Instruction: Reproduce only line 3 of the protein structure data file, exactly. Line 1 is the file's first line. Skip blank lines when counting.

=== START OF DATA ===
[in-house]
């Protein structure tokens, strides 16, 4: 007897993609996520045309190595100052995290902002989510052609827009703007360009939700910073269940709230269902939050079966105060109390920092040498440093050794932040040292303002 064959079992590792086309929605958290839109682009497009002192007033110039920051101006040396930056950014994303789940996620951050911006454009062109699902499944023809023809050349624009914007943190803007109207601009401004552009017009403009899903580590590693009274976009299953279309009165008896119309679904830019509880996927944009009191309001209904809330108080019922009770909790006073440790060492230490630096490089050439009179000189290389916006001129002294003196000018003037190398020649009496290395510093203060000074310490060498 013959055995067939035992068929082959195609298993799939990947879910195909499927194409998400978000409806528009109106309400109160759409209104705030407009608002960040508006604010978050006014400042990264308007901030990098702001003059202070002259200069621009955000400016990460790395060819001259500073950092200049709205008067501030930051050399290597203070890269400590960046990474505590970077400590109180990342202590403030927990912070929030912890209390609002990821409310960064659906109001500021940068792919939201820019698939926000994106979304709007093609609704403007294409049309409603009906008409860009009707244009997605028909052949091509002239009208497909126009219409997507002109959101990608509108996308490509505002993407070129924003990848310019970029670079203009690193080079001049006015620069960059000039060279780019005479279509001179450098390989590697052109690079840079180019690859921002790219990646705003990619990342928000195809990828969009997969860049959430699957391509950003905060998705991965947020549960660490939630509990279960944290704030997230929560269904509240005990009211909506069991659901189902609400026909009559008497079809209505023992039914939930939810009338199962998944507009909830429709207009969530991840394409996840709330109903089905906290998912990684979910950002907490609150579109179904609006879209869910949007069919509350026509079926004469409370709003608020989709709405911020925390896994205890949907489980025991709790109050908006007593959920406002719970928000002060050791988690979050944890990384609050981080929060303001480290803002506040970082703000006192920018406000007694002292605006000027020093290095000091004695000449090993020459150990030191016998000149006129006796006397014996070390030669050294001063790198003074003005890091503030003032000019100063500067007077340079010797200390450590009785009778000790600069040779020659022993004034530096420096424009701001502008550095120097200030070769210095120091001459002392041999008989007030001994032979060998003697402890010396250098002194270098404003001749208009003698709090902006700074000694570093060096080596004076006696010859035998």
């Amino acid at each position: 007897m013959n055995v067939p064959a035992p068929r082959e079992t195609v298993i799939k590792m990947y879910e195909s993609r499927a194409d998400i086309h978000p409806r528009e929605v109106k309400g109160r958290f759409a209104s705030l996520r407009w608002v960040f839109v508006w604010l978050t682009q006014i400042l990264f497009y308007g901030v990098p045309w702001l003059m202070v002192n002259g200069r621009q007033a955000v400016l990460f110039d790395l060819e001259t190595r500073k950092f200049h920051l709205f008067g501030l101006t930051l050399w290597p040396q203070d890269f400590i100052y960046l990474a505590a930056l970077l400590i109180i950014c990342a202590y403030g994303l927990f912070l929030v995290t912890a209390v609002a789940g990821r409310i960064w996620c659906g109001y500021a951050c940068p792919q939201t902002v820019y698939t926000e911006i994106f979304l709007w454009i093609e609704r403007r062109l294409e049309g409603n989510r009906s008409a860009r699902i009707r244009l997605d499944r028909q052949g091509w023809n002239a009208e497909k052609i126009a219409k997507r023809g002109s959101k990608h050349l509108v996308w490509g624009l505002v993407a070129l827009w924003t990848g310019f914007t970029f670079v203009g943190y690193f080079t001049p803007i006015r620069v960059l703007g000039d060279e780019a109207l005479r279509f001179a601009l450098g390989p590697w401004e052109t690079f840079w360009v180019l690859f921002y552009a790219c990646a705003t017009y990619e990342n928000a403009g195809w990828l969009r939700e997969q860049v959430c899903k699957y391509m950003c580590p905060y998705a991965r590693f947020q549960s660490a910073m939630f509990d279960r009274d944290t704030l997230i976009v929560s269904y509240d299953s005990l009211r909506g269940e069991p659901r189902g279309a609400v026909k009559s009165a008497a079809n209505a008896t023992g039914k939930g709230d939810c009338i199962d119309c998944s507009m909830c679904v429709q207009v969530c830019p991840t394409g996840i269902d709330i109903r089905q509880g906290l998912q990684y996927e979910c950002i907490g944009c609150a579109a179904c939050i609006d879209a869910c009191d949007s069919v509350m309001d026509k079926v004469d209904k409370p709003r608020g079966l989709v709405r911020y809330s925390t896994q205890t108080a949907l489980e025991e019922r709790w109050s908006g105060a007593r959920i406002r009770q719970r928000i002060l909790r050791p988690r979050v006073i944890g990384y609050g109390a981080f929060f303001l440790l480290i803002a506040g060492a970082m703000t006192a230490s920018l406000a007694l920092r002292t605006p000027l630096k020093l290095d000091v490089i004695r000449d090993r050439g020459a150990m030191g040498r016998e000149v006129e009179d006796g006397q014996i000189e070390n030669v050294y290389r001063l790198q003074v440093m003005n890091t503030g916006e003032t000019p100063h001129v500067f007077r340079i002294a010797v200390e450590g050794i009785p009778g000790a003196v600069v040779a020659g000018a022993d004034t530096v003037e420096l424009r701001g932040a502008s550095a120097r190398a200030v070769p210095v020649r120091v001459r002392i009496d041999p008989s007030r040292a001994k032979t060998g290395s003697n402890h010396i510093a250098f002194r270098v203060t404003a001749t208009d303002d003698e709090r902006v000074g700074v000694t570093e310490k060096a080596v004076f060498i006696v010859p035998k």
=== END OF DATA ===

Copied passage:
């Amino acid at each position: 007897m013959n055995v067939p064959a035992p068929r082959e079992t195609v298993i799939k590792m990947y879910e195909s993609r499927a194409d998400i086309h978000p409806r528009e929605v109106k309400g109160r958290f759409a209104s705030l996520r407009w608002v960040f839109v508006w604010l978050t682009q006014i400042l990264f497009y308007g901030v990098p045309w702001l003059m202070v002192n002259g200069r621009q007033a955000v400016l990460f110039d790395l060819e001259t190595r500073k950092f200049h920051l709205f008067g501030l101006t930051l050399w290597p040396q203070d890269f400590i100052y960046l990474a505590a930056l970077l400590i109180i950014c990342a202590y403030g994303l927990f912070l929030v995290t912890a209390v609002a789940g990821r409310i960064w996620c659906g109001y500021a951050c940068p792919q939201t902002v820019y698939t926000e911006i994106f979304l709007w454009i093609e609704r403007r062109l294409e049309g409603n989510r009906s008409a860009r699902i009707r244009l997605d499944r028909q052949g091509w023809n002239a009208e497909k052609i126009a219409k997507r023809g002109s959101k990608h050349l509108v996308w490509g624009l505002v993407a070129l827009w924003t990848g310019f914007t970029f670079v203009g943190y690193f080079t001049p803007i006015r620069v960059l703007g000039d060279e780019a109207l005479r279509f001179a601009l450098g390989p590697w401004e052109t690079f840079w360009v180019l690859f921002y552009a790219c990646a705003t017009y990619e990342n928000a403009g195809w990828l969009r939700e997969q860049v959430c899903k699957y391509m950003c580590p905060y998705a991965r590693f947020q549960s660490a910073m939630f509990d279960r009274d944290t704030l997230i976009v929560s269904y509240d299953s005990l009211r909506g269940e069991p659901r189902g279309a609400v026909k009559s009165a008497a079809n209505a008896t023992g039914k939930g709230d939810c009338i199962d119309c998944s507009m909830c679904v429709q207009v969530c830019p991840t394409g996840i269902d709330i109903r089905q509880g906290l998912q990684y996927e979910c950002i907490g944009c609150a579109a179904c939050i609006d879209a869910c009191d949007s069919v509350m309001d026509k079926v004469d209904k409370p709003r608020g079966l989709v709405r911020y809330s925390t896994q205890t108080a949907l489980e025991e019922r709790w109050s908006g105060a007593r959920i406002r009770q719970r928000i002060l909790r050791p988690r979050v006073i944890g990384y609050g109390a981080f929060f303001l440790l480290i803002a506040g060492a970082m703000t006192a230490s920018l406000a007694l920092r002292t605006p000027l630096k020093l290095d000091v490089i004695r000449d090993r050439g020459a150990m030191g040498r016998e000149v006129e009179d006796g006397q014996i000189e070390n030669v050294y290389r001063l790198q003074v440093m003005n890091t503030g916006e003032t000019p100063h001129v500067f007077r340079i002294a010797v200390e450590g050794i009785p009778g000790a003196v600069v040779a020659g000018a022993d004034t530096v003037e420096l424009r701001g932040a502008s550095a120097r190398a200030v070769p210095v020649r120091v001459r002392i009496d041999p008989s007030r040292a001994k032979t060998g290395s003697n402890h010396i510093a250098f002194r270098v203060t404003a001749t208009d303002d003698e709090r902006v000074g700074v000694t570093e310490k060096a080596v004076f060498i006696v010859p035998k």